Other technology related businesses and enterprises along this corridor include Energizer Battery, A.G. Edwards, Edward Jones, Monsanto, Solutia and Charter Communications, as well as St. Louis and Washington universities. Virtually all of the buildable sites are now developed, and it has been highly successful, Follman says of the area. Follman Properties recently represented Energizer in relocating its headquarters from downtown to the Maryville Center office park.

Maryville Center is Duke's largest development in the St. Louis market. Duke-Weeks is currently building 533 Maryville Center Drive, a 125,000 sq. ft., six-story office building that is 100% leased to Energizer. The building is slated for completion in December. Duke-Weeks also has broken ground on the 125,000 sq. ft. 555 Maryville Center Drive. Energizer has preleased about 40% of the building, which is slated for a June 2001 completion. Duke-Weeks also expects to start construction this spring on the 80,000 sq. ft. 825 Maryville Center Drive building on a spec basis.

Industrial market tight The St. Louis industrial market did slow in late 1999, but activity picked up after the Y2K fears passed in early 2000. "It seems like people are once again making capital investments in new facilities and are making long-term decisions," Maune says.

Heightened leasing has pushed absorption well ahead of 1999's pace. Through mid-year, St. Louis absorbed four times as much industrial space as the same period in 1999, with total absorption reaching 1.8 million sq. ft. in St. Louis' 205 million sq. ft. industrial market. Mid-year vacancies reached 2.8% overall and 2.6% in bulk space, according to Colliers Turley Martin Tucker.

"One reason vacancies are so low is because the St. Louis industrial market is characterized by a lot of companies that own their own facilities," Maune says. The large base of owner-occupied facilities tends to lower vacancy rates in multi-tenant space. In addition, St. Louis is typically a market with little overbuilding, he adds.

Industrial parks in Earth City and Riverport continue to attract much of the build-to-suit activity. "Earth City is really St. Louis' premier distribution park because of the location along I-70 and I-270," Maune says.

One Duke-Weeks project under way in Earth City is DukePort IX, a 350,000 sq. ft. distribution center. Duke-Weeks also is developing a 72,000 sq. ft. service center in Earth City. The spec project has experienced 20% preleasing since construction started in June. "We've had great success. All of our spec buildings have reached 100% occupancy within six months of completion," Maune says.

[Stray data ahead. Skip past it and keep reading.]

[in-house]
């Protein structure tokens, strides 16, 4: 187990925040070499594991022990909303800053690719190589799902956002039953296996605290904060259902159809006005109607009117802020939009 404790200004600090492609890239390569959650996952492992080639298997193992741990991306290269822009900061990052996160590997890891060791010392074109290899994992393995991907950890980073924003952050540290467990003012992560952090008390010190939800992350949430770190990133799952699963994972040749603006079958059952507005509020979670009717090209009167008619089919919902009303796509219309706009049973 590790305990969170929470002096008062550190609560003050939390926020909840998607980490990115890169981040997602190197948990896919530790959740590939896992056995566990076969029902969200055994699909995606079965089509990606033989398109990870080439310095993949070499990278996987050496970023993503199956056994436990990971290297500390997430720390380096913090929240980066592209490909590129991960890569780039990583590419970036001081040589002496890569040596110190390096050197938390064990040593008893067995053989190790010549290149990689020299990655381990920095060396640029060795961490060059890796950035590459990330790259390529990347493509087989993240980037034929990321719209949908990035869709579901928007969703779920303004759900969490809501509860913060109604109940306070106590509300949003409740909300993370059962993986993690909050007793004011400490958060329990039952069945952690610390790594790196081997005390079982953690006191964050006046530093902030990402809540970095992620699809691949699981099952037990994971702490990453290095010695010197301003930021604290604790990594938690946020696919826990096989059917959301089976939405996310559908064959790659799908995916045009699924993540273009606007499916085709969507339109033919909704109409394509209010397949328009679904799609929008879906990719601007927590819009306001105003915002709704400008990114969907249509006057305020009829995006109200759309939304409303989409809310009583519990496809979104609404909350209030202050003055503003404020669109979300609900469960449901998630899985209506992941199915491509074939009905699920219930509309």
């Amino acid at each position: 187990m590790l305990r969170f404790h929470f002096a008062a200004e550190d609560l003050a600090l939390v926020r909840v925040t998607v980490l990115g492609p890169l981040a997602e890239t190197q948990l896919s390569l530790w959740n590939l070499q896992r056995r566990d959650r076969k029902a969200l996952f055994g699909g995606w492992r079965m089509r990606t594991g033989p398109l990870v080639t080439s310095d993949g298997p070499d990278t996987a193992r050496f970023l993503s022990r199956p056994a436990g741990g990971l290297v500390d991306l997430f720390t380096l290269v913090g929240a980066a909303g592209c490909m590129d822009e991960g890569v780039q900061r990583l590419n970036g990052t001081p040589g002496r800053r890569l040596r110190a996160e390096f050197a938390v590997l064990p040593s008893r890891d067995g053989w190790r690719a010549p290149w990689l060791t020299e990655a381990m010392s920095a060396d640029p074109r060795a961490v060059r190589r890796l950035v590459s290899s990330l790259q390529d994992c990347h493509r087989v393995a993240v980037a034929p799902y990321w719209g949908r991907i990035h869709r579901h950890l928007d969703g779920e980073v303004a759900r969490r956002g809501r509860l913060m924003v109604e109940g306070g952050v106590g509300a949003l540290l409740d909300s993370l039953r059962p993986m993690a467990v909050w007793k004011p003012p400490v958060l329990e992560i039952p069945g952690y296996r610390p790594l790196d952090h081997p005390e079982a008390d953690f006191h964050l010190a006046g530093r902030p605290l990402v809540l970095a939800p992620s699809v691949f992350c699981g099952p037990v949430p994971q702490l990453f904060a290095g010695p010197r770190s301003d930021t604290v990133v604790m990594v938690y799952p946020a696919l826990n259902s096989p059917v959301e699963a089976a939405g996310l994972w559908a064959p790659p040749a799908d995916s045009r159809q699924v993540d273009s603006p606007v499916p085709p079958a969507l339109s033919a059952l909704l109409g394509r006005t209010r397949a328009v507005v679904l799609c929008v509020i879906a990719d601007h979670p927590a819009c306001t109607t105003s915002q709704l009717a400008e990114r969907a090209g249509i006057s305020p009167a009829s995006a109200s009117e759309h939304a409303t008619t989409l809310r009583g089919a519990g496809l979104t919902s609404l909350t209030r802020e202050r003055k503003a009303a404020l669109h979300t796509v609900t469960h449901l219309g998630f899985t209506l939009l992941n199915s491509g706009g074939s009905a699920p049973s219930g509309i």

The three primary categories in the St. Louis industrial market are bulk, flex and service center facilities. "We've been developing all three of those product types, but the strongest market seems to be with service center and bulk space," Maune says.

The lion's share of this year's absorption occurred in the bulk sector, with about 1.35 million sq. ft. absorbed. Flex buildings accounted for about 60% of construction activity in 2000.

Meanwhile, demand surges for service centers, which typically feature 80% to 90% office finish. "It's a more economical office solution for a lot of companies that need only a little bit of distribution space," Follman says.

Steady retail growth Retail occupancies in the St. Louis metro area are averaging about 92%. "I think it's a strong and healthy market," says Jim Sansone, a principal with the St. Louis-based Sansone Group. "The Midwest follows a trend differently than the coasts in that there are not the same highs and lows," Sansone says.

Big-box users and grocers are driving much of the retail development, with Target and Wal-Mart leading the way. However, development is becoming increasingly difficult due to lack of available land, which spurs redevelopment. "Areas that wouldn't have been considered for development in the past five to 10 years are now being considered," Sansone says.

In 1998, the Sansone Group opened The Promenade, a 300,000 sq. ft. retail project located in the inner-belt community of Brentwood. The project involved the acquisition and demolition of 150 homes to assemble the site. The success of that project has sparked additional redevelopment projects in the same area, Sansone notes.

East of The Promenade, Dierbergs Market will anchor the 171,000 sq. ft. Dierbergs Brentwood Pointe project, which is currently under construction. In addition, the city of Brentwood recently issued a request for proposals for a redevelopment site just to the east of Brentwood Pointe.

"Infill projects are doing very well," says Scott Saunders, an assistant vice president at Colliers Turley Martin Tucker. However, emerging markets such as Chesterfield Valley also are ripe for new development. One new project is the 1 million sq. ft. Chesterfield Commons that features anchors such as Wal-Mart, Lowe's, PetsMart, Sam's Club and Office Max.

Developers are pushing further into suburban markets in search of new opportunities, agrees Sansone. The Sansone Group acquired 40 acres in southwest Jefferson County to build the 300,000 sq. ft. Jefferson County Plaza. Target and Home Depot both opened at the plaza this spring, while additional in-line space and pad-site stores still are under construction.